Boston: This Company Wants To Pay Your Mortgage

This article is more than 9 years old.
The first and only home to be painted by Brainiacs in California (Courtesy Brainiacs)
The first and only home to be painted by Brainiacs in California (Courtesy Brainiacs)

While President Obama and Mitt Romney debate over the best way to fix the economy, a California advertising company is offering a different — and more immediate — approach.

Brainiacs from Mars wants to help you pay your mortgage, even if it's underwater. In return, the company asks only one thing: your exterior walls.

Brainiacs uses terms like "non-traditional," "high impact" and "alternative" to describe its marketing. That only begins to scratch the surface of what your house could become if you enter an agreement with the Braniacs. They want to turn your home into a massive, neon green and orange, house-shaped billboard.

The house before painting (Courtesy Brainiacs)
The house before painting (Courtesy Brainiacs)

For each month your house remains painted the company will pay your mortgage. When you decide you’ve had enough, it will return your home to whatever color you want.

The California-based company says neither presidential candidate is offering a clear plan on how to salvage the struggling housing market. So it created one. Brainiacs seems to be on to something: The company says it's received 44,000 applications and plans to paint 3,000 homes in 2013.

Brainiacs CEO Romeo Mendoza says there has been plenty of excitement from Massachusetts residents — 192 homes in Boston, 33 in Springfield, 14 in Lawrence and 19 in Worcester have applied.

Mendoza says the idea came to him while he was driving his 6-year-old daughter home from school.

"We were driving by a house, and she saw a sign that said 'foreclosed'... that's nothing I thought I'd ever have to explain to her, but the fact of the matter is that we've had friends, we've had family, a lot of the nation is going through it," Mendoza said. "So, I explained it to her. But being a dad, you always want to take a negative and see what you can do about it. So we were thinking of ways to help."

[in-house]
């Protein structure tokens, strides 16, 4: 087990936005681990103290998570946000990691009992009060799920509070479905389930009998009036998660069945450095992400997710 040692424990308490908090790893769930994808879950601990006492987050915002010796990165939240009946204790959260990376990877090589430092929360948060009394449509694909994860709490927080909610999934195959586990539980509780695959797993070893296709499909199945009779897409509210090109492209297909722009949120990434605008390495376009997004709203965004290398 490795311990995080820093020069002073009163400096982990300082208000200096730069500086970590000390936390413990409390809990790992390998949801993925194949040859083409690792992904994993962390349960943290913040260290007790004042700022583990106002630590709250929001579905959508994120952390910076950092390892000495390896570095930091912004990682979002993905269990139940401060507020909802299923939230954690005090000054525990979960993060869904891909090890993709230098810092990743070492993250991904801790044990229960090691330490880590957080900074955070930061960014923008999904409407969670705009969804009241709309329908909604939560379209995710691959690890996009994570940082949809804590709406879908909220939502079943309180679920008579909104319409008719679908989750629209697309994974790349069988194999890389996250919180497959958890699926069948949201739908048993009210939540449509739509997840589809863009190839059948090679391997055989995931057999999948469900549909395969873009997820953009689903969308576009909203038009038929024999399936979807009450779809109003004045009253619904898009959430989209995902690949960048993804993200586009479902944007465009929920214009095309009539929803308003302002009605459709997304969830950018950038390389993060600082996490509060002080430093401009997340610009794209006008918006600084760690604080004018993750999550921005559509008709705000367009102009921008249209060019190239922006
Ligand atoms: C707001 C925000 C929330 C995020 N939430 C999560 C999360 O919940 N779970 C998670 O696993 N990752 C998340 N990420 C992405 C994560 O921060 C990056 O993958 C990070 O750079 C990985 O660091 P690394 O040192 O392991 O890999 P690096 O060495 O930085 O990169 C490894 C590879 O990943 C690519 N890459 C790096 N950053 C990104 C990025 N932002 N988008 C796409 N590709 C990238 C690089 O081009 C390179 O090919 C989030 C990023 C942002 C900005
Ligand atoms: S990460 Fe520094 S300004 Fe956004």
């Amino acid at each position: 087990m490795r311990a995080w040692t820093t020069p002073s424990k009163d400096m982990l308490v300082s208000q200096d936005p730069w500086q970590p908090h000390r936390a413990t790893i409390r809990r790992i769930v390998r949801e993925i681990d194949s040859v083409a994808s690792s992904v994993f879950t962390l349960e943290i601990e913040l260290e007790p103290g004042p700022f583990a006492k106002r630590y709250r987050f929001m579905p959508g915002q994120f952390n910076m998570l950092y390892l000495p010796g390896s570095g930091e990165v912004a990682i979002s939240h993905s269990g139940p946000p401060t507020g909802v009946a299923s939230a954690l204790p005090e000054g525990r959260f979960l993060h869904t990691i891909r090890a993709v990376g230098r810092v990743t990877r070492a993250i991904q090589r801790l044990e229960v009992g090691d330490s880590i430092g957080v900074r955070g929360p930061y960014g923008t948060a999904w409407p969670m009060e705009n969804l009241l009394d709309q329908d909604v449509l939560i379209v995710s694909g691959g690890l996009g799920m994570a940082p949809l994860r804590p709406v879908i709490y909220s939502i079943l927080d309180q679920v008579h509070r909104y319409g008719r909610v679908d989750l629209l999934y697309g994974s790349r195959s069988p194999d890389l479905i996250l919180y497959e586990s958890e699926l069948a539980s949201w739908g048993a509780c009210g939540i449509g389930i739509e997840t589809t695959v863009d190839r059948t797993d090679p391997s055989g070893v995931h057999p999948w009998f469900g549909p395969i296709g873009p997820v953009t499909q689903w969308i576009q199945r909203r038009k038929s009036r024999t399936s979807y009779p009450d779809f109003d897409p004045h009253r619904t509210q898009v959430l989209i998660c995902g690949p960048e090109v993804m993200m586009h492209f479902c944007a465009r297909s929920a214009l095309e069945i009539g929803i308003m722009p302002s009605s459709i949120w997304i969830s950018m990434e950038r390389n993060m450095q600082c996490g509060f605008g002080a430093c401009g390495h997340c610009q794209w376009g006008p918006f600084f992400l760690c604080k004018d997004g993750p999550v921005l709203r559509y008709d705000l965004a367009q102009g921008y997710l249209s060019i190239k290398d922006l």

The duo turned a corner toward home and saw a two-story house he says looked like a "completely blank slate." As an advertising executive, Mendoza easily made the leap from selling ads on smartphones to placing similar ads on homes.

"We buy ads as a company all the time," he said. "Why don't we buy ads on this guy's house and we can pay for his mortgage?"

Mendoza says he's not looking to end foreclosures, but hopes the idea can help struggling families.

The company argues that painting homes to keep them out of foreclosure will reduce crime, keep the values of neighboring homes up, and, most importantly, help struggling families keep roofs over their heads.

So far the company has only painted one home, in Orange County, Calif. But Mendoza says it hopes to paint 3,000 homes across the globe next year.

-- Here's a time-lapse video of the painting:

This program aired on October 18, 2012. The audio for this program is not available.



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